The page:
27 “The farmhands came to the farmer and said, ‘Master, that was clean seed you planted, wasn’t it? Where did these thistles come from?’

28 “He answered, ‘Some enemy did this.’

“The farmhands asked, ‘Should we weed out the thistles?’

29-30 “He said, ‘No, if you weed the thistles, you’ll pull up the wheat, too. Let them grow together until harvest time. Then I’ll instruct the harvesters to pull up the thistles and tie them in bundles for the fire, then gather the wheat and put it in the barn.’”

31-32 Another story. “God’s kingdom is like an acorn that a farmer plants. It is quite small as seeds go, but in the course of years, it grows into a huge oak tree, and eagles build nests in it.”

33 Another story. “God’s kingdom is like yeast that a woman works into the dough for dozens of loaves of barley bread—and waits while the dough rises.”

34-35 All Jesus did that day was tell stories—a long storytelling afternoon. His storytelling fulfilled the prophecy:

I will open my mouth and tell stories;
I will bring out into the open
    things hidden since the world’s first day.

36 Jesus dismissed the congregation and went into the house. His disciples came in and said, “Explain to us that story of the thistles in the field.”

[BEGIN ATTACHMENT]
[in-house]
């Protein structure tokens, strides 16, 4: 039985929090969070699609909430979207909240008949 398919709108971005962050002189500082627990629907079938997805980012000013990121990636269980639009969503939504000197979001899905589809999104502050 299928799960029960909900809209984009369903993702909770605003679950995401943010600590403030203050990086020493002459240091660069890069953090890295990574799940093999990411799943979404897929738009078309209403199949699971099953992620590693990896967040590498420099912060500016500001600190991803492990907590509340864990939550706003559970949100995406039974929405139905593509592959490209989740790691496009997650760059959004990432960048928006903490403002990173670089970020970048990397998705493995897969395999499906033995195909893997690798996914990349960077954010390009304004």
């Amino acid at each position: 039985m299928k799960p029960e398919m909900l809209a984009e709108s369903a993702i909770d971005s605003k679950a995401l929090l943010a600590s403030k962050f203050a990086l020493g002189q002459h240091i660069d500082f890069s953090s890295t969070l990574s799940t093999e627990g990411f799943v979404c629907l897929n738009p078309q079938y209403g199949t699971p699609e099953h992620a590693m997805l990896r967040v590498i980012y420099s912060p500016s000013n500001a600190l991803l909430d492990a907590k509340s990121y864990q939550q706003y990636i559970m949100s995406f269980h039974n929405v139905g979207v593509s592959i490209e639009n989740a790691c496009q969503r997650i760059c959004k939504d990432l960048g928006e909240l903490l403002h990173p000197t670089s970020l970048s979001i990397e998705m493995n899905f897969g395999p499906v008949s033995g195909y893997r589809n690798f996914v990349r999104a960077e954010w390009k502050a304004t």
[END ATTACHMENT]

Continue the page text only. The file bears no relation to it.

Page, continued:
37-39 So he explained. “The farmer who sows the pure seed is the Son of Man. The field is the world, the pure seeds are subjects of the kingdom, the thistles are subjects of the Devil, and the enemy who sows them is the Devil. The harvest is the end of the age, the curtain of history. The harvest hands are angels.

40-43 “The picture of thistles pulled up and burned is a scene from the final act. The Son of Man will send his angels, weed out the thistles from his kingdom, pitch them in the trash, and be done with them. They are going to complain to high heaven, but nobody is going to listen. At the same time, ripe, holy lives will mature and adorn the kingdom of their Father.

“Are you listening to this? Really listening?